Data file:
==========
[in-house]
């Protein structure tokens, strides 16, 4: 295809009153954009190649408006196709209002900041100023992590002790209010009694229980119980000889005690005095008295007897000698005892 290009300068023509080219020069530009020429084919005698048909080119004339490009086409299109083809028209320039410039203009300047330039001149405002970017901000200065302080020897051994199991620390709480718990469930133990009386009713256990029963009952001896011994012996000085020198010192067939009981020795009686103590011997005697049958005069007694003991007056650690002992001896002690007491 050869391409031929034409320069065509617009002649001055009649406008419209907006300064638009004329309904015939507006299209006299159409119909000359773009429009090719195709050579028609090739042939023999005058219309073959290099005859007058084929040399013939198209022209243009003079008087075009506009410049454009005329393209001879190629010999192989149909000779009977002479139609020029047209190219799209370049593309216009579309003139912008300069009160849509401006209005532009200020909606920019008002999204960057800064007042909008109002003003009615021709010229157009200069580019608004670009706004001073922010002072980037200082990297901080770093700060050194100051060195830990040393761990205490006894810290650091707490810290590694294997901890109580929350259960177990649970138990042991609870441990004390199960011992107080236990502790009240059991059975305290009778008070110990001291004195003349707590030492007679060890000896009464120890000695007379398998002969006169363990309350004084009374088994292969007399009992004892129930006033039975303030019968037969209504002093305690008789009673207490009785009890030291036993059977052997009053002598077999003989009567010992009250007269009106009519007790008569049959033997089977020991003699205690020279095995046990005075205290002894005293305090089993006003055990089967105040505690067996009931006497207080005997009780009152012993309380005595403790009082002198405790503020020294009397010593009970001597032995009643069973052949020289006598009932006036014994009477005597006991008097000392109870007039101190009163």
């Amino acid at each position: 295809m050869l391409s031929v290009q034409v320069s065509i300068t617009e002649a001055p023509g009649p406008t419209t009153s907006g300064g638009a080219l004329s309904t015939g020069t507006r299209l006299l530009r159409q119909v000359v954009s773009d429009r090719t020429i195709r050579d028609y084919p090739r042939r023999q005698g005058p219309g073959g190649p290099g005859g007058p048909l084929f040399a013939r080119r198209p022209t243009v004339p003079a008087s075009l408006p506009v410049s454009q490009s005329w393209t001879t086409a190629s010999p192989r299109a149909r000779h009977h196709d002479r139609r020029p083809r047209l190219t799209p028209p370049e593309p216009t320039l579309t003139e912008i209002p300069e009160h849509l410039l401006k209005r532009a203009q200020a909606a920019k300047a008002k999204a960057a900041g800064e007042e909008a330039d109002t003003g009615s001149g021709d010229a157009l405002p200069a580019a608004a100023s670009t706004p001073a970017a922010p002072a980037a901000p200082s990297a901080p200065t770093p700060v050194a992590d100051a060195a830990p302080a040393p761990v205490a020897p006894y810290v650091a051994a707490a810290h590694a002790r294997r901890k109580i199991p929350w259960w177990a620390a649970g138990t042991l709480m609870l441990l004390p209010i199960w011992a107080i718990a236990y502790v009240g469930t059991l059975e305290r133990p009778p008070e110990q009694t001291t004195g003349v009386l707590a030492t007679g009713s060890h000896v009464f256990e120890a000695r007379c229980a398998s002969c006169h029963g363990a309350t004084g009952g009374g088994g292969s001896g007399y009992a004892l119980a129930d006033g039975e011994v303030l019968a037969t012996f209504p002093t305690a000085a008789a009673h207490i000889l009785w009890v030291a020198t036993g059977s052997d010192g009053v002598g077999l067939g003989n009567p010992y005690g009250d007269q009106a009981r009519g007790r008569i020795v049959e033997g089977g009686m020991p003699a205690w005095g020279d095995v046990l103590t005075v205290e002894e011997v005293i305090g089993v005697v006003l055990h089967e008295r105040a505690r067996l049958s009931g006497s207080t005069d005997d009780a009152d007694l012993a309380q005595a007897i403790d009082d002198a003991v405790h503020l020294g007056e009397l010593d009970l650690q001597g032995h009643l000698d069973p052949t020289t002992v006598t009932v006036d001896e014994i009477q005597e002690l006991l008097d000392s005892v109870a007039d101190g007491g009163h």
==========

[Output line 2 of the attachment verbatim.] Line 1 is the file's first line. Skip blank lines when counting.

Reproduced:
């Protein structure tokens, strides 16, 4: 295809009153954009190649408006196709209002900041100023992590002790209010009694229980119980000889005690005095008295007897000698005892 290009300068023509080219020069530009020429084919005698048909080119004339490009086409299109083809028209320039410039203009300047330039001149405002970017901000200065302080020897051994199991620390709480718990469930133990009386009713256990029963009952001896011994012996000085020198010192067939009981020795009686103590011997005697049958005069007694003991007056650690002992001896002690007491 050869391409031929034409320069065509617009002649001055009649406008419209907006300064638009004329309904015939507006299209006299159409119909000359773009429009090719195709050579028609090739042939023999005058219309073959290099005859007058084929040399013939198209022209243009003079008087075009506009410049454009005329393209001879190629010999192989149909000779009977002479139609020029047209190219799209370049593309216009579309003139912008300069009160849509401006209005532009200020909606920019008002999204960057800064007042909008109002003003009615021709010229157009200069580019608004670009706004001073922010002072980037200082990297901080770093700060050194100051060195830990040393761990205490006894810290650091707490810290590694294997901890109580929350259960177990649970138990042991609870441990004390199960011992107080236990502790009240059991059975305290009778008070110990001291004195003349707590030492007679060890000896009464120890000695007379398998002969006169363990309350004084009374088994292969007399009992004892129930006033039975303030019968037969209504002093305690008789009673207490009785009890030291036993059977052997009053002598077999003989009567010992009250007269009106009519007790008569049959033997089977020991003699205690020279095995046990005075205290002894005293305090089993006003055990089967105040505690067996009931006497207080005997009780009152012993309380005595403790009082002198405790503020020294009397010593009970001597032995009643069973052949020289006598009932006036014994009477005597006991008097000392109870007039101190009163």